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Rosemary's Baby by Ira Levin
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Rosemary's Baby (original 1967; edition 2010)

by Ira Levin, Otto Penzler (Introduction)

MembersReviewsPopularityAverage ratingMentions
2,421642,563 (3.78)147
Member:TheLibraryhag
Title:Rosemary's Baby
Authors:Ira Levin
Other authors:Otto Penzler (Introduction)
Info:Pegasus (2010), Paperback, 256 pages
Collections:Your library, Paranormal Library
Rating:***1/2
Tags:library book, satanism, horror, book to movie

Work details

Rosemary's Baby by Ira Levin (1967)

  1. 20
    The Sentinel by Jeffrey Konvitz (jseger9000)
    jseger9000: The stories are quite different, but the books share similar themes. Both books are '70's religious shockers about a young woman moving into a new apartment, set in New York.
  2. 00
    Diary by Chuck Palahniuk (SomeGuyInVirginia)
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English (56)  Danish (3)  French (2)  Dutch (1)  Italian (1)  Hebrew (1)  All languages (64)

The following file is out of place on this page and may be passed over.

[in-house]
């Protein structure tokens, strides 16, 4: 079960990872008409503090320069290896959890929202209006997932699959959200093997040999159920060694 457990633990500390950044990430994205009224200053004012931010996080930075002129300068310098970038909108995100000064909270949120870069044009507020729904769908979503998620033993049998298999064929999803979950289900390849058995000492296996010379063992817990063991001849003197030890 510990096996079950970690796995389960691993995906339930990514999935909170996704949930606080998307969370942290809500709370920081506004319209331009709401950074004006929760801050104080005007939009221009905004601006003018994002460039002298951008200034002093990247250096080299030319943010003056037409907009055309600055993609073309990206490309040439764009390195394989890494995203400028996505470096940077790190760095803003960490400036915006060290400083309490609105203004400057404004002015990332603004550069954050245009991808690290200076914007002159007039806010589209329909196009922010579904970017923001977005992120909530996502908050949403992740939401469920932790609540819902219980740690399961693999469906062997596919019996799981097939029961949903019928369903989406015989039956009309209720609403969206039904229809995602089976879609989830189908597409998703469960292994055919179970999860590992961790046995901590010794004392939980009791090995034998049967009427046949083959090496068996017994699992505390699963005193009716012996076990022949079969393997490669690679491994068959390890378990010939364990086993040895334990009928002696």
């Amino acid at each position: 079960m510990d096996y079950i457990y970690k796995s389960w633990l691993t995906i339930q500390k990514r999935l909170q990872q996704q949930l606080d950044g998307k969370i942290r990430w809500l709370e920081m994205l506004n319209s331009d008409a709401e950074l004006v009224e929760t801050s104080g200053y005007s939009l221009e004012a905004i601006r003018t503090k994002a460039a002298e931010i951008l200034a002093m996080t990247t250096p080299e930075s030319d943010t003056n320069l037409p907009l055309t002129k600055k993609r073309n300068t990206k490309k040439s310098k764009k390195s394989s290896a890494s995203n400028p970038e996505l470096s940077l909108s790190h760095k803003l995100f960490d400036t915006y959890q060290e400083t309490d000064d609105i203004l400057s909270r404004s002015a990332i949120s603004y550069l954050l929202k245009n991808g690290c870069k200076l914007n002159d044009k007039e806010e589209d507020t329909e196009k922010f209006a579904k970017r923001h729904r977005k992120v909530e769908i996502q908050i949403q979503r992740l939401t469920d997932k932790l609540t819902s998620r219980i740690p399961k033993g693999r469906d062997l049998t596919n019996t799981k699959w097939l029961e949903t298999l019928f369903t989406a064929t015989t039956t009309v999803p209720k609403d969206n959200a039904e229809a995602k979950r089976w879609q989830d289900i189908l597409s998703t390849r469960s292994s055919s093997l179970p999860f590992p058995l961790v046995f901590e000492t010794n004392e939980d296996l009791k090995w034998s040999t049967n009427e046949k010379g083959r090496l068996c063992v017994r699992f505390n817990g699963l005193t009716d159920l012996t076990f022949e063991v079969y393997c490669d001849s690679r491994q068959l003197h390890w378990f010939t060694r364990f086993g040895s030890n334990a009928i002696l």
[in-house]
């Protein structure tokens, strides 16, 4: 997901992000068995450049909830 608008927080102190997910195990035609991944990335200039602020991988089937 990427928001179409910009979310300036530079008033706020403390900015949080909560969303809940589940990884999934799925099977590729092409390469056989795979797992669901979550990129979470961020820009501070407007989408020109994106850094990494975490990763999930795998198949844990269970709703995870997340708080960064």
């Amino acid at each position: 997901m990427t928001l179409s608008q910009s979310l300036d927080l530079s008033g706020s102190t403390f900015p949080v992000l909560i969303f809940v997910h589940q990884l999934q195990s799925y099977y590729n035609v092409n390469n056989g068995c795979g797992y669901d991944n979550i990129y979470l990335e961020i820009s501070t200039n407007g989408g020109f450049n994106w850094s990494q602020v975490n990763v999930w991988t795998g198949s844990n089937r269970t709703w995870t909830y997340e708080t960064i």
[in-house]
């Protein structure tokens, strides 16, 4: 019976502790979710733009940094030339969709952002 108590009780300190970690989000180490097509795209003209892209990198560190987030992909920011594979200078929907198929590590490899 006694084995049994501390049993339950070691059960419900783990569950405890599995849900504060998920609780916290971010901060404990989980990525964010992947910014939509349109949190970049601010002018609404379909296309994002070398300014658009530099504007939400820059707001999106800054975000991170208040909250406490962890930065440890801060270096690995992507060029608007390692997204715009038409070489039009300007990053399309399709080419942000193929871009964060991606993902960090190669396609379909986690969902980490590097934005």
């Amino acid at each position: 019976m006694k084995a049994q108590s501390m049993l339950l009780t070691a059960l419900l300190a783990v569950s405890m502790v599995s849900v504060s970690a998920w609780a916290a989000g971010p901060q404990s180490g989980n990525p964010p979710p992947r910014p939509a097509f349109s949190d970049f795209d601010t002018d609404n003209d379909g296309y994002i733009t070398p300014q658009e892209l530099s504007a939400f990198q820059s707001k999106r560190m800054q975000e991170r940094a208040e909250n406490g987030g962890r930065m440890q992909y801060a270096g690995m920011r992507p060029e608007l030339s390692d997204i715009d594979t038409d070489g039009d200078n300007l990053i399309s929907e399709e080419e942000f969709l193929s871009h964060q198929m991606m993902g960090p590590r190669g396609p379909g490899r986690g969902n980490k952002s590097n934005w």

Showing 1-5 of 56 (next | show all)
I don't think I have ever seen the film (1968) based on this book, starring Mia Farrow. That was probably a good thing as I didn't know how the story ended.

The Introduction by Chuck Palahniuk prepared me a little though. He begins

"Before Ira Levin, horror always happened soemwhere else... it was a comfort to know that real life-threatening horror never occurred at home. You had to be baited far, far away. For the century leading up to 1967 the real horrors had been elsewhere in the world, always outside the borders of England and the United States. If you stayed home you'd be safe... Home constituted this safe little island where women could raise children in domestic bliss."

But Ira Levin changed all that, for, on the very edges of crime fiction, ROSEMARY'S BABY is a horror story, showing that there is no safety in your own home either.